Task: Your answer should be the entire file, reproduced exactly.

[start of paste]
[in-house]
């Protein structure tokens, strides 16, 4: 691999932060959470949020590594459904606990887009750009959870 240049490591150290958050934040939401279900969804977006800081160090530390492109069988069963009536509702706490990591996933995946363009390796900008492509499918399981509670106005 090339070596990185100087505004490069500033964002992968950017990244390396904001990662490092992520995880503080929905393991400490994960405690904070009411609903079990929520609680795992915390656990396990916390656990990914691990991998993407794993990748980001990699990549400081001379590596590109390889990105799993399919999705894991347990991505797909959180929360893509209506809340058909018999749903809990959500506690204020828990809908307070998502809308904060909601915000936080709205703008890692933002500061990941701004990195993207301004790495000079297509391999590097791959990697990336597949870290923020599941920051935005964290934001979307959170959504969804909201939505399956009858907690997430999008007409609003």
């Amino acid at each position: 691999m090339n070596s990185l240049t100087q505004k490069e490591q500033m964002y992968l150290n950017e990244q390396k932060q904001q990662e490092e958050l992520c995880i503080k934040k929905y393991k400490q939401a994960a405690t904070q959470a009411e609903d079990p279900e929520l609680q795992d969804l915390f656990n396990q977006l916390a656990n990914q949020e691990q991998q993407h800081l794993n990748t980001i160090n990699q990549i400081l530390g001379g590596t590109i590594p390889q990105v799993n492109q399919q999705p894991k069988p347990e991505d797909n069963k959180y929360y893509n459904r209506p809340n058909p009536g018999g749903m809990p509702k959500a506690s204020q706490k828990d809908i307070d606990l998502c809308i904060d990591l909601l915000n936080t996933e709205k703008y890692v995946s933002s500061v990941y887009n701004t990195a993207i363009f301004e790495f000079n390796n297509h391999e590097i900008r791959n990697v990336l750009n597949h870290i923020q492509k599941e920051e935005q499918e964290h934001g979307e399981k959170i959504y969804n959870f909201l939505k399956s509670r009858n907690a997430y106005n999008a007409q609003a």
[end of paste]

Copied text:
[in-house]
């Protein structure tokens, strides 16, 4: 691999932060959470949020590594459904606990887009750009959870 240049490591150290958050934040939401279900969804977006800081160090530390492109069988069963009536509702706490990591996933995946363009390796900008492509499918399981509670106005 090339070596990185100087505004490069500033964002992968950017990244390396904001990662490092992520995880503080929905393991400490994960405690904070009411609903079990929520609680795992915390656990396990916390656990990914691990991998993407794993990748980001990699990549400081001379590596590109390889990105799993399919999705894991347990991505797909959180929360893509209506809340058909018999749903809990959500506690204020828990809908307070998502809308904060909601915000936080709205703008890692933002500061990941701004990195993207301004790495000079297509391999590097791959990697990336597949870290923020599941920051935005964290934001979307959170959504969804909201939505399956009858907690997430999008007409609003």
């Amino acid at each position: 691999m090339n070596s990185l240049t100087q505004k490069e490591q500033m964002y992968l150290n950017e990244q390396k932060q904001q990662e490092e958050l992520c995880i503080k934040k929905y393991k400490q939401a994960a405690t904070q959470a009411e609903d079990p279900e929520l609680q795992d969804l915390f656990n396990q977006l916390a656990n990914q949020e691990q991998q993407h800081l794993n990748t980001i160090n990699q990549i400081l530390g001379g590596t590109i590594p390889q990105v799993n492109q399919q999705p894991k069988p347990e991505d797909n069963k959180y929360y893509n459904r209506p809340n058909p009536g018999g749903m809990p509702k959500a506690s204020q706490k828990d809908i307070d606990l998502c809308i904060d990591l909601l915000n936080t996933e709205k703008y890692v995946s933002s500061v990941y887009n701004t990195a993207i363009f301004e790495f000079n390796n297509h391999e590097i900008r791959n990697v990336l750009n597949h870290i923020q492509k599941e920051e935005q499918e964290h934001g979307e399981k959170i959504y969804n959870f909201l939505k399956s509670r009858n907690a997430y106005n999008a007409q609003a």